You haven't supplied and details about the tramming setup you used
previously, so pardon me if these tips are redundant:
1. Make sure the pull rope, tram line and pulley (or trolley) are adequate
for the job. Some use very heavy rope and a large pulley. Others use EHS and
a pulley with a steel sheave (don't use plastic or aluminum sheaves with a
steel cable!) I use 5/16" wire rope and a trolley with two steel sheaves.
2. Make sure the anchor point at the ground end of the tram is secure and
won't move or buckle under the load. Make sure the attachments at both ends
are secure (I use heavy nylon straps and carabiners at the tower end and a
come-along with Klein grip at the ground end.)
3. For large, off-balance loads, I've found it best to use a tiller. Some
people hang the tiller off the back of the boom and let it ride on the tram
line with a pulley. I prefer to put the tiller on the tower side of the boom
and attach the pull rope to it. That way, the tension of the pull rope keeps
the antenna from rotating or twisting. In either case, the tiller is used to
set the angle of attack. I use a 2-foot piece of aluminum angle stock for
the tiller, attached to the boom with a large u-bolt and to the pull rope
with a carabiner. You can't get the antenna quite as close to the tower this
way, but that won't matter if you have enough room on the mast for the
antenna to drop against it when you slack the tram line. In my case, the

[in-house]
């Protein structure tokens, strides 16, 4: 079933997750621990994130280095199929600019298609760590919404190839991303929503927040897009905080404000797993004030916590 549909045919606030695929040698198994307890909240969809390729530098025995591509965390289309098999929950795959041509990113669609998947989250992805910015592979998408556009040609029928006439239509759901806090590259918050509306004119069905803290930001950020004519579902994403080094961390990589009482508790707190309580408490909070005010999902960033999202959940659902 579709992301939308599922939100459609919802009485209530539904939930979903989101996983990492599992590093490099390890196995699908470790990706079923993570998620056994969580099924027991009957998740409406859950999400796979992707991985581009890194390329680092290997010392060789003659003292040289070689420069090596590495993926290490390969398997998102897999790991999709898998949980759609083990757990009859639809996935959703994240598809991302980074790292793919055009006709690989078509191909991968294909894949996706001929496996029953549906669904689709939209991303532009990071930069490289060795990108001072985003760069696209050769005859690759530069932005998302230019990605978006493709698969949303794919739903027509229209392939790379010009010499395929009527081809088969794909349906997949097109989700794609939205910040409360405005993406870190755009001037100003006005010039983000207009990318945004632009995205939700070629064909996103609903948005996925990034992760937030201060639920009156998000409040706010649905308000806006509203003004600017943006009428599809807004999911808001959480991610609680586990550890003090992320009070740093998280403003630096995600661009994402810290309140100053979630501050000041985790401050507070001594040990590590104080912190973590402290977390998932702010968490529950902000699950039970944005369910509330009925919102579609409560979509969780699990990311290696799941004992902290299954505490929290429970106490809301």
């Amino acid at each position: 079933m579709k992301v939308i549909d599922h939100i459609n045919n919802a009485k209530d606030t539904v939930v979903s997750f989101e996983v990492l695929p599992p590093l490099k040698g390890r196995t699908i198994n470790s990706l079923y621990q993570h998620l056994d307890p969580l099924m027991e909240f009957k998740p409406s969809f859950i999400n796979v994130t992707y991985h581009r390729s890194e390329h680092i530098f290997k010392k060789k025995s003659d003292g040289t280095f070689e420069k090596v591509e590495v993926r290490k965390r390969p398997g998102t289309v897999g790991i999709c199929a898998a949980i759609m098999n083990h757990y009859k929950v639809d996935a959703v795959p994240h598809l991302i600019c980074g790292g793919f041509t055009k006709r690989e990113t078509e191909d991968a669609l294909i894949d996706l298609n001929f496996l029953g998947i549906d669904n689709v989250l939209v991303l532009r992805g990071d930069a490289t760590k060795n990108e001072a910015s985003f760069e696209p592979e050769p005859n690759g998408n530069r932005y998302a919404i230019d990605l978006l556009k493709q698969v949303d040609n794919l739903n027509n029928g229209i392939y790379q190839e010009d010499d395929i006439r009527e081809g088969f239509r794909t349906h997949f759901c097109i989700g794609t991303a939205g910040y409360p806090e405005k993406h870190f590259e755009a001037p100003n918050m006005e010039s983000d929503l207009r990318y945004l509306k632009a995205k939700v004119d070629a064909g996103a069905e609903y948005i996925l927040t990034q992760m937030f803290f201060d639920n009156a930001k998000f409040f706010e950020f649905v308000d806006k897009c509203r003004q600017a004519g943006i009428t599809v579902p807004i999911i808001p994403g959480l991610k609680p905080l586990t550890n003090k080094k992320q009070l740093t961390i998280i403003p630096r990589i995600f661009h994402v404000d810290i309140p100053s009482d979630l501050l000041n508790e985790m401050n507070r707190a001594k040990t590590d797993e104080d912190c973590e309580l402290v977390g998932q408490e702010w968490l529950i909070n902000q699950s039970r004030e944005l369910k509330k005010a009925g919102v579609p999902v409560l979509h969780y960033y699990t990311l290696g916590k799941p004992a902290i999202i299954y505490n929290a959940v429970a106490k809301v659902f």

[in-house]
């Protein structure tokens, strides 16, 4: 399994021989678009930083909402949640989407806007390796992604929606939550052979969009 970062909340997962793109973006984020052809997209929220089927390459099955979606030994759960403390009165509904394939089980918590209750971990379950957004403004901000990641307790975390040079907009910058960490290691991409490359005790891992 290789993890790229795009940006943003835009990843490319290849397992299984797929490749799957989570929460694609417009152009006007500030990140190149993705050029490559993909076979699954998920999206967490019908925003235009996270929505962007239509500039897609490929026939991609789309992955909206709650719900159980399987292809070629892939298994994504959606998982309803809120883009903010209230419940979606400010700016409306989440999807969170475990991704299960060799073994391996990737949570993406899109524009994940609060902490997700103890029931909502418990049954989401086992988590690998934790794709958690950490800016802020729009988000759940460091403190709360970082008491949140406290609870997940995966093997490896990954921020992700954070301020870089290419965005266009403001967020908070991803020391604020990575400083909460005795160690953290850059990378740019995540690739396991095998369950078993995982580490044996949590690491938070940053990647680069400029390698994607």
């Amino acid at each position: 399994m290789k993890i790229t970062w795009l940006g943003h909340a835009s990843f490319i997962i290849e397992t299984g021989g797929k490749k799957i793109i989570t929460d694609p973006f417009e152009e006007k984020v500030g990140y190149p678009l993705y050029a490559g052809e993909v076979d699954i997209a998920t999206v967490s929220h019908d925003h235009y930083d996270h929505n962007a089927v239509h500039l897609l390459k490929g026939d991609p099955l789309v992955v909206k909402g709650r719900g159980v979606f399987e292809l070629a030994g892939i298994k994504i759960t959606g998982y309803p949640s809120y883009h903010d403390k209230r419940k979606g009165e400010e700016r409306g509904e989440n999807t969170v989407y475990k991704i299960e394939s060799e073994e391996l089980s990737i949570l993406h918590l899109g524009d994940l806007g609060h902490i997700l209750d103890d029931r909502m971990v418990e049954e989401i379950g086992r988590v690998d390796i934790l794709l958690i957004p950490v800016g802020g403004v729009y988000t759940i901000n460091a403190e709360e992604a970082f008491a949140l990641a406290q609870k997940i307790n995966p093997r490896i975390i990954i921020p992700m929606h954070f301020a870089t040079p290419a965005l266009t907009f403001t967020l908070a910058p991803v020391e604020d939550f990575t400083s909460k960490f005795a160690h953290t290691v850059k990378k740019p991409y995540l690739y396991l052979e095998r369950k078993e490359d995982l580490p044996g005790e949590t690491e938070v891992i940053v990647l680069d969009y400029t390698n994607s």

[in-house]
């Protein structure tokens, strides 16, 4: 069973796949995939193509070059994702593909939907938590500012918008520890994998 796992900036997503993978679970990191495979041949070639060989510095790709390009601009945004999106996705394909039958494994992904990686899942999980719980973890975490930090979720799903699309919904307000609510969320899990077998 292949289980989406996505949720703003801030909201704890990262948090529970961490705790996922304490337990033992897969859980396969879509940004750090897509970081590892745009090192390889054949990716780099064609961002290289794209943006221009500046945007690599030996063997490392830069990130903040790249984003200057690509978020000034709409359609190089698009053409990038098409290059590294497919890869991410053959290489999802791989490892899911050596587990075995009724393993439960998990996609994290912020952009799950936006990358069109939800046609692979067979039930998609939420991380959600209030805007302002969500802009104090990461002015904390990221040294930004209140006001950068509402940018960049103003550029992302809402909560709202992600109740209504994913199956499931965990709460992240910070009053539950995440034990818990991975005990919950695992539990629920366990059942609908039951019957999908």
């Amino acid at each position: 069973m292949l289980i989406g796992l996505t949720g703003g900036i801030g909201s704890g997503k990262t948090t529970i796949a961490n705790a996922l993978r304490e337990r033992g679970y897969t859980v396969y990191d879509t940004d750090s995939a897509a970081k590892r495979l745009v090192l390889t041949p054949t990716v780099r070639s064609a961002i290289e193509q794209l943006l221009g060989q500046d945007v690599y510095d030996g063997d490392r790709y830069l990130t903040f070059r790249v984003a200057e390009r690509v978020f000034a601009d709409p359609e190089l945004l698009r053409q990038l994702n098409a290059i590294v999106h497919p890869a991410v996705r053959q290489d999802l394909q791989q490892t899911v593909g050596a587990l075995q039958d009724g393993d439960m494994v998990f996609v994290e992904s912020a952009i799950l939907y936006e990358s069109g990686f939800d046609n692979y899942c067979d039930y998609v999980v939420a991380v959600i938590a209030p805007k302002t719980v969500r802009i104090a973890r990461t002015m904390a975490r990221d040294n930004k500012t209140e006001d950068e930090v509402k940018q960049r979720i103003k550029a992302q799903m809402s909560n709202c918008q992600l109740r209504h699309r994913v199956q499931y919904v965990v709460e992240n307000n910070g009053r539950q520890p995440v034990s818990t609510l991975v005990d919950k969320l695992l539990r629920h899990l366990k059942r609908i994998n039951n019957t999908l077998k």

antennas are always dropped against the side of the tower and hauled up to
final position with a come-along. That's because I have 15-30 feet between
antennas in the stack and a short aluminum mast at the top.
4. Be careful! This is dangerous work. I use an electric winch to haul the
antenna, which means the job can be done with two or three people (Usually
two -- I prefer to be spotting the angle from the ground, not on the tower,
while the tram is in progress. It's takes longer to complete the job, but I
feel it's safer.)
Hope this helps.
73, Dick WC1M
> -----Original Message-----
> From: K7LXC@aol.com [mailto:K7LXC@aol.com]
> Sent: Tuesday, June 02, 2009 1:21 PM
> To: firstname.lastname@example.org; email@example.com
> Subject: Re: [TowerTalk] tramming preparation
> In a message dated 6/2/2009 10:29:49 A.M. Central Daylight Time,
> firstname.lastname@example.org writes:
> > I am preparing to use a tram method to remove an M2 15M6 from my tower
> the wx cools down this fall.
> > I have some experience as I have successfully trammed two M2 10M4s up
> down from my tower, but nothing as big as the 15M6.
> > I have a plan, but am inquiring for safety tips and procedural tips
> anyone gracious enough to provide them.
> Well, if you've done it successfully before then you're basically
> good to go. You didn't go into any details so I'd surmise it'll work FB.
> Bigger antennas tend to be more off-balance at the boom-to-mast
> bracket than smaller antennas so rig it as best you can balance-wise. It
> might not be possible but you can slide your boom slings back and forth a
> little to compensate. Otherwise just bring it down as best you can. By
> it hits the ground, it'll all be history anyway.
> The easiest mistake to make is to have the haul rope on the wrong
> side of the boom. It needs to go BEHIND the boom - on the mast side of
> boom - and you won't have any problems.
> Cheers & GL,
> Steve K7LXC
> TOWER TECH
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